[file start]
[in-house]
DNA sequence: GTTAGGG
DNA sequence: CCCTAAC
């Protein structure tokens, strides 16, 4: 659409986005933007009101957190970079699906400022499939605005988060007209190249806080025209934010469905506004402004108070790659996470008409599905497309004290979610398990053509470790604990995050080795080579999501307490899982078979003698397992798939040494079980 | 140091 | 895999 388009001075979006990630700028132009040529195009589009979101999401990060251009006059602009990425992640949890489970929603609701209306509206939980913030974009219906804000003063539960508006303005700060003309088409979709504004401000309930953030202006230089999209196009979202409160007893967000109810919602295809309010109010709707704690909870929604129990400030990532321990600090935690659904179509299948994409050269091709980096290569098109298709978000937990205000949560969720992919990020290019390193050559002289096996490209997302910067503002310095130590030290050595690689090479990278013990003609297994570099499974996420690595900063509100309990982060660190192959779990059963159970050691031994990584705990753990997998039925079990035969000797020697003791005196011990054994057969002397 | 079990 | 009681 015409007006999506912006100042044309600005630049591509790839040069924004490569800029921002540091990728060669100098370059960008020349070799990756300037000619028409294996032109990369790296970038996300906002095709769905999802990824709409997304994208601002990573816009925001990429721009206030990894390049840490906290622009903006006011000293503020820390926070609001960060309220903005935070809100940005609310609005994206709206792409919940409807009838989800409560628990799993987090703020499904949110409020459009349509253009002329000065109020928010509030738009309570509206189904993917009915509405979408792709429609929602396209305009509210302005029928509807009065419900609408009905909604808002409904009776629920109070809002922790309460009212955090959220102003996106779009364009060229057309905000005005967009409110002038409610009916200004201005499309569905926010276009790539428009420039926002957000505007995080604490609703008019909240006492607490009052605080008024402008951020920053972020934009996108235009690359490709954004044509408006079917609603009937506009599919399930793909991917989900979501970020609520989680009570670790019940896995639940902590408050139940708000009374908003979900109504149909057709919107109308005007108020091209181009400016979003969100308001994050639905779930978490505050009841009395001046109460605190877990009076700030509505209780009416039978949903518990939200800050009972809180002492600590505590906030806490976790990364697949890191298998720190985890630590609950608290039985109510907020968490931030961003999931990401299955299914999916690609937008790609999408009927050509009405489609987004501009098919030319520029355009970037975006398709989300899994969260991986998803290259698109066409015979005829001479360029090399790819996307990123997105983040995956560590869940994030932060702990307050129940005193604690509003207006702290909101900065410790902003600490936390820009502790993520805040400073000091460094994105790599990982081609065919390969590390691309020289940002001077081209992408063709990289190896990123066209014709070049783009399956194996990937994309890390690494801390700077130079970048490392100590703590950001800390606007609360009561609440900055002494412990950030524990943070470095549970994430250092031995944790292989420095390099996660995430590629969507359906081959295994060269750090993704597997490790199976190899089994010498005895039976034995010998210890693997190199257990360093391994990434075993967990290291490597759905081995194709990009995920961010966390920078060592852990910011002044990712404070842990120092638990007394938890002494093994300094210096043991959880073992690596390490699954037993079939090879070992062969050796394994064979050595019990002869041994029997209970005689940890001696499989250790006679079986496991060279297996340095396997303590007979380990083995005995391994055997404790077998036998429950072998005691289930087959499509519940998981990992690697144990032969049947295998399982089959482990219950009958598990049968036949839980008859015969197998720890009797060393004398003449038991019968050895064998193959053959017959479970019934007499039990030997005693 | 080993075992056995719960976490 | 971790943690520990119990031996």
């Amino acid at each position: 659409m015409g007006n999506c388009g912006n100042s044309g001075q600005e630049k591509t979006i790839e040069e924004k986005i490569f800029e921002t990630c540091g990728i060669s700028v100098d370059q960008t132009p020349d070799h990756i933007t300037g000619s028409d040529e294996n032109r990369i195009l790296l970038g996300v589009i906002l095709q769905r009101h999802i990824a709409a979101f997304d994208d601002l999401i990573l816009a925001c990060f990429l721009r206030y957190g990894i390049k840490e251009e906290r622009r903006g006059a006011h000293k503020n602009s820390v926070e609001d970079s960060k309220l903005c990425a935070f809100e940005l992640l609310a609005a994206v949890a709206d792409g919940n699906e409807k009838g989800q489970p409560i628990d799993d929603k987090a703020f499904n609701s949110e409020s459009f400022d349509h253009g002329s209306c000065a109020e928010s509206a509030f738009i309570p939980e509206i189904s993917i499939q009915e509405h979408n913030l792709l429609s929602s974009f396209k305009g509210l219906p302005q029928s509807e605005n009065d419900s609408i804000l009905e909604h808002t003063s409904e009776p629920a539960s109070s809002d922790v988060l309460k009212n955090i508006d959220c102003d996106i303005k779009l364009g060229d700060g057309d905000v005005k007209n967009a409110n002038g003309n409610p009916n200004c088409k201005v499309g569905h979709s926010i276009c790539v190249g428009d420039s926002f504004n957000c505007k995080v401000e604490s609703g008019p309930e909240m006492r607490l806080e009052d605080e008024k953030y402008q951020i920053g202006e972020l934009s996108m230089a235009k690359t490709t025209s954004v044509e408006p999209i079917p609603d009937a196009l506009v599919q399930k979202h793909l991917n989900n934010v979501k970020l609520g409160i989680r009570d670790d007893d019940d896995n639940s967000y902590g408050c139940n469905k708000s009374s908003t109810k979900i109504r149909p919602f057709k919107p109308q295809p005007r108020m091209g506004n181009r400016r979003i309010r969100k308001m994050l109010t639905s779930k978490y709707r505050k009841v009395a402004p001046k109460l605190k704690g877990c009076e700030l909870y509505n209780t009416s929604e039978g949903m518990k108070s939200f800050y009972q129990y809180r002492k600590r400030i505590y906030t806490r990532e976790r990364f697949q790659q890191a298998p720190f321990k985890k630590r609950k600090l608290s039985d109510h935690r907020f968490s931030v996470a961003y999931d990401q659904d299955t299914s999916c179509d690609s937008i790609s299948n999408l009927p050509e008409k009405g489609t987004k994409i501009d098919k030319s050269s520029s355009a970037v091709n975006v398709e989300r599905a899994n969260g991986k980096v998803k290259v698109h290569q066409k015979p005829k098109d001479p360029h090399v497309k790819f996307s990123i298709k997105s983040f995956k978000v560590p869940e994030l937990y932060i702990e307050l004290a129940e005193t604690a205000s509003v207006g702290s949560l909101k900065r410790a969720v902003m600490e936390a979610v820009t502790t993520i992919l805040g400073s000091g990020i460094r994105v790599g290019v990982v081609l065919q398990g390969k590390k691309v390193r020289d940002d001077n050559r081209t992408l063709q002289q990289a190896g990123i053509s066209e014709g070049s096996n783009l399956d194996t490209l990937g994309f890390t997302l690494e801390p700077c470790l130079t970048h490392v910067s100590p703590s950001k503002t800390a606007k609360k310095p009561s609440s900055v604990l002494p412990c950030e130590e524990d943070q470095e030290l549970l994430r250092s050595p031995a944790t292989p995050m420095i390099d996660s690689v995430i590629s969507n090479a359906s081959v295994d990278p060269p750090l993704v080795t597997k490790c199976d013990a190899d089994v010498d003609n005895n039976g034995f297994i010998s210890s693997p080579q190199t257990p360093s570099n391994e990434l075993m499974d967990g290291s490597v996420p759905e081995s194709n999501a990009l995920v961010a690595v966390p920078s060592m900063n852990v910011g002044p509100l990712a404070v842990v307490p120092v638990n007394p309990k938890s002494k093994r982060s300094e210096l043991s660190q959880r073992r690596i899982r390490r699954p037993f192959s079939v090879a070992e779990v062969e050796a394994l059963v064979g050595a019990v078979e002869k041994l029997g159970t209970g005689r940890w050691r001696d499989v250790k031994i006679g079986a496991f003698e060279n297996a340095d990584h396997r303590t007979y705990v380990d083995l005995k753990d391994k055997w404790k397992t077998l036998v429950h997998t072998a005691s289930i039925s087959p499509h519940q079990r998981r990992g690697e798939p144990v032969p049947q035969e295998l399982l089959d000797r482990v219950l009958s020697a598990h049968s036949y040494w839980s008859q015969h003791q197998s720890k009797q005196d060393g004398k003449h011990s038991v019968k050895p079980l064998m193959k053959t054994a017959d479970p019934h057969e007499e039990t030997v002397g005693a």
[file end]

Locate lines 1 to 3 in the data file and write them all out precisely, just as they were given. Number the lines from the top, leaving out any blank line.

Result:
[in-house]
DNA sequence: GTTAGGG
DNA sequence: CCCTAAC